WCS is dead, long live WFS
For many years Steve Hankin has been asking me why we want WCS when OPeNDAP has similar functionality, and many, many, working implementations. For just as many years I’ve argued that OPeNDAP has/had three major flaws:
- It wasn’t easily securable (soon not to be a problem),
- Didn’t have good relationship with metadata, and in particular,
- Was all about syntax, not semantics - you subset by array index, not the desired portion of a semantically described domain (e.g give me array elements 4-6 compared with give me the array elements which lie between latitudes 40 to 60 degrees).
but I’ve also admitted that WCS had some flaws too:
- It might be easier to secure, but only because it (might) be easier to implement your own stack …
- Nearly no working implementations.
You would have thought the latter would be a show stopper, and indeed it is, but the first flaw for OPenDAP has also been a show stopper … until now. So, we are going to deploy OPenDAP soon … but we still want to deploy something which addresses semantic subsetting as well. So we’ve been investing in WCS …
… but today I heard a presentation that filled me with horror. Very well presented, but still horrific. The plan for the future evolution of WCS is so flawed that I can’t see it surviving!
Fortunately, the talk on WCS was followed by one on WFS (declaration: from someone in my group) which outlined how WFS can deliver much of the same functionality as WCS. It remains to be seen whether it can deliver a semantic version of OPenDAP … I hope so, in which case it’ll be “WCS is dead, long live WFS”.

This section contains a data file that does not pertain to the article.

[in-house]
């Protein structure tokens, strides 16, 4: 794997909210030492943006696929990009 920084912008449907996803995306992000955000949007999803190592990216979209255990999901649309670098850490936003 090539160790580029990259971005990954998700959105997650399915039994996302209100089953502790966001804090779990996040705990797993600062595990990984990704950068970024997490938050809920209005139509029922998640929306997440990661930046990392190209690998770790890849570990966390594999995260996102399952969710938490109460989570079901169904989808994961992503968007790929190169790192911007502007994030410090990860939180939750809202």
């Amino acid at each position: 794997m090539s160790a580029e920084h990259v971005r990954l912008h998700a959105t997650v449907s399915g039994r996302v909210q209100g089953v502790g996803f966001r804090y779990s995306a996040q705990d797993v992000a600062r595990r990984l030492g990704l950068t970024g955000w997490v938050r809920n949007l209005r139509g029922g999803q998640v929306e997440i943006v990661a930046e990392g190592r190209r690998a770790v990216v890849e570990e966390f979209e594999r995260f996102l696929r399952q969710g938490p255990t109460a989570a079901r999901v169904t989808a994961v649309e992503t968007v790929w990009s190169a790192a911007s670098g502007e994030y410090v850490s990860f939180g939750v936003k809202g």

So predictions, should either of them read this:
- Rob Atkinson will smile: He’s been claiming for a while that WCS was, or would be, only a convenience API to a WFS!
- Steve Hankin will role his eyes, and think: “oh no, not another WXS …”
Jon Blower (on Wednesday 06 May, 2009)
What was the well-presented-but-horrific talk?
We both agree that the WCS world is in a terrible state, and that the ongoing work on securing OPeNDAP is a Good Thing. Certainly we lack a standard way of securing OPeNDAP but it doesn’t seem to me that WCS is inherently any easier to secure. Without SOAP you could secure both OPeNDAP and WCS using servlet filters (or Python/WSGI equivalents) or proxy servers equally well (or perhaps badly), even if you don’t have access to the source code in question.
I also don’t believe that the semantic subsetting issue is a big deal in practice. Provided that the OPeNDAPped data uses the CF conventions (admittedly you’re stuffed if they don’t), it’s fairly easy to write a tool that takes geospatial coordinates and generates the necessary array indices - and there are loads of tools that do it already. The WCS syntax is just sugar, and humans don’t generate URLs without tools anyway. (I’m not saying that semantic subsetting is bad - but this feature alone isn’t very persuasive for me.)
WCS actually hides some very important information - you can’t predict how big the response from a WCS will be, whereas you can with OPeNDAP. This can be very important when trying to optimize a system.
To sum up, you can build a WCS on top of OPeNDAP, but you can’t build OPeNDAP on top of WCS. I’ve tried for a number of years now but I still can’t think of a really good reason to adopt WCS…
So I say long live OPeNDAP! It’s great that you’re able to deploy DAP servers now. As for WFS, the jury’s out. Actually it isn’t - the court is only just in session. ;-)
Simon Cox (on Wednesday 20 May, 2009)
I think Jon has it in a nutshell: “you can build a WCS on top of OPeNDAP” - i.e. use WXS precisely as a facade over OPeNDAP to provide the semantic sugar. While I agree that WCS appears to be heading for a rathole, other WXS interfaces allow mixing of XML/GML for the envelope and metadata, with a link to a suitable protocol for the main payload.
OPeNDAP is a lower-level protocol. It was developed in the scientific community amongst ‘friends’ who are used to think in terms of array indices, etc.
OTOH WXS is (supposed to be) about providing higher-level interfaces, abstracting the semantics which are common to all geographically sensitive disciplines - i.e. standardizing the X-domain stuff - and also providing standard patterns for domain specialization.
Rob Atkinson (on Thursday 04 June, 2009) :-)